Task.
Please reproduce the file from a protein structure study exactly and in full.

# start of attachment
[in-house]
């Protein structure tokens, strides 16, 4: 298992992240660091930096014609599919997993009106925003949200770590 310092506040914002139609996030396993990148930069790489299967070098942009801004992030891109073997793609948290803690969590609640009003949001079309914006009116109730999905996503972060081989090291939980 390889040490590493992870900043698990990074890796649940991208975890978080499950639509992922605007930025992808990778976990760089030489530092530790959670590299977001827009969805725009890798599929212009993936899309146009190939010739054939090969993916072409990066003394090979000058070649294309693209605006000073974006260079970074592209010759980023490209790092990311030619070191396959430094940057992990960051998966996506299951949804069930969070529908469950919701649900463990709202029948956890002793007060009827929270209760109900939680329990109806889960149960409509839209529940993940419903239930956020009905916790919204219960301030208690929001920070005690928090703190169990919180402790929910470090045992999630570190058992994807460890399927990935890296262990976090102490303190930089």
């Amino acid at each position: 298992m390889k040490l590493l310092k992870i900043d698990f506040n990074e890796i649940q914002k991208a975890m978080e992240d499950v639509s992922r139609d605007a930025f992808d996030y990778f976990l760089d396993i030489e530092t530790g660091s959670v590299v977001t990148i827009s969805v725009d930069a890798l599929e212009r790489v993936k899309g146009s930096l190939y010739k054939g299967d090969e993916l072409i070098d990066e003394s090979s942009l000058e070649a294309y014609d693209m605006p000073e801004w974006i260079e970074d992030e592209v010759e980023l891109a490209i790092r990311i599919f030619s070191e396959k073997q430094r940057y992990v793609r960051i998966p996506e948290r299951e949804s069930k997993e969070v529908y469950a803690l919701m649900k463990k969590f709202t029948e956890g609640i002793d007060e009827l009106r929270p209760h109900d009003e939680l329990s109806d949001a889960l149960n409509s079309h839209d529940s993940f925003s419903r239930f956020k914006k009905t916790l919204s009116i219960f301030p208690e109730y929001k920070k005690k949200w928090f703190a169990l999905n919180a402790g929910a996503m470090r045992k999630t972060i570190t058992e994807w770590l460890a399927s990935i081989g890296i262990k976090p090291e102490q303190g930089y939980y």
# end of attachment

[in-house]
């Protein structure tokens, strides 16, 4: 298992992240660091930096014609599919997993009106925003949200770590 310092506040914002139609996030396993990148930069790489299967070098942009801004992030891109073997793609948290803690969590609640009003949001079309914006009116109730999905996503972060081989090291939980 390889040490590493992870900043698990990074890796649940991208975890978080499950639509992922605007930025992808990778976990760089030489530092530790959670590299977001827009969805725009890798599929212009993936899309146009190939010739054939090969993916072409990066003394090979000058070649294309693209605006000073974006260079970074592209010759980023490209790092990311030619070191396959430094940057992990960051998966996506299951949804069930969070529908469950919701649900463990709202029948956890002793007060009827929270209760109900939680329990109806889960149960409509839209529940993940419903239930956020009905916790919204219960301030208690929001920070005690928090703190169990919180402790929910470090045992999630570190058992994807460890399927990935890296262990976090102490303190930089």
């Amino acid at each position: 298992m390889k040490l590493l310092k992870i900043d698990f506040n990074e890796i649940q914002k991208a975890m978080e992240d499950v639509s992922r139609d605007a930025f992808d996030y990778f976990l760089d396993i030489e530092t530790g660091s959670v590299v977001t990148i827009s969805v725009d930069a890798l599929e212009r790489v993936k899309g146009s930096l190939y010739k054939g299967d090969e993916l072409i070098d990066e003394s090979s942009l000058e070649a294309y014609d693209m605006p000073e801004w974006i260079e970074d992030e592209v010759e980023l891109a490209i790092r990311i599919f030619s070191e396959k073997q430094r940057y992990v793609r960051i998966p996506e948290r299951e949804s069930k997993e969070v529908y469950a803690l919701m649900k463990k969590f709202t029948e956890g609640i002793d007060e009827l009106r929270p209760h109900d009003e939680l329990s109806d949001a889960l149960n409509s079309h839209d529940s993940f925003s419903r239930f956020k914006k009905t916790l919204s009116i219960f301030p208690e109730y929001k920070k005690k949200w928090f703190a169990l999905n919180a402790g929910a996503m470090r045992k999630t972060i570190t058992e994807w770590l460890a399927s990935i081989g890296i262990k976090p090291e102490q303190g930089y939980y």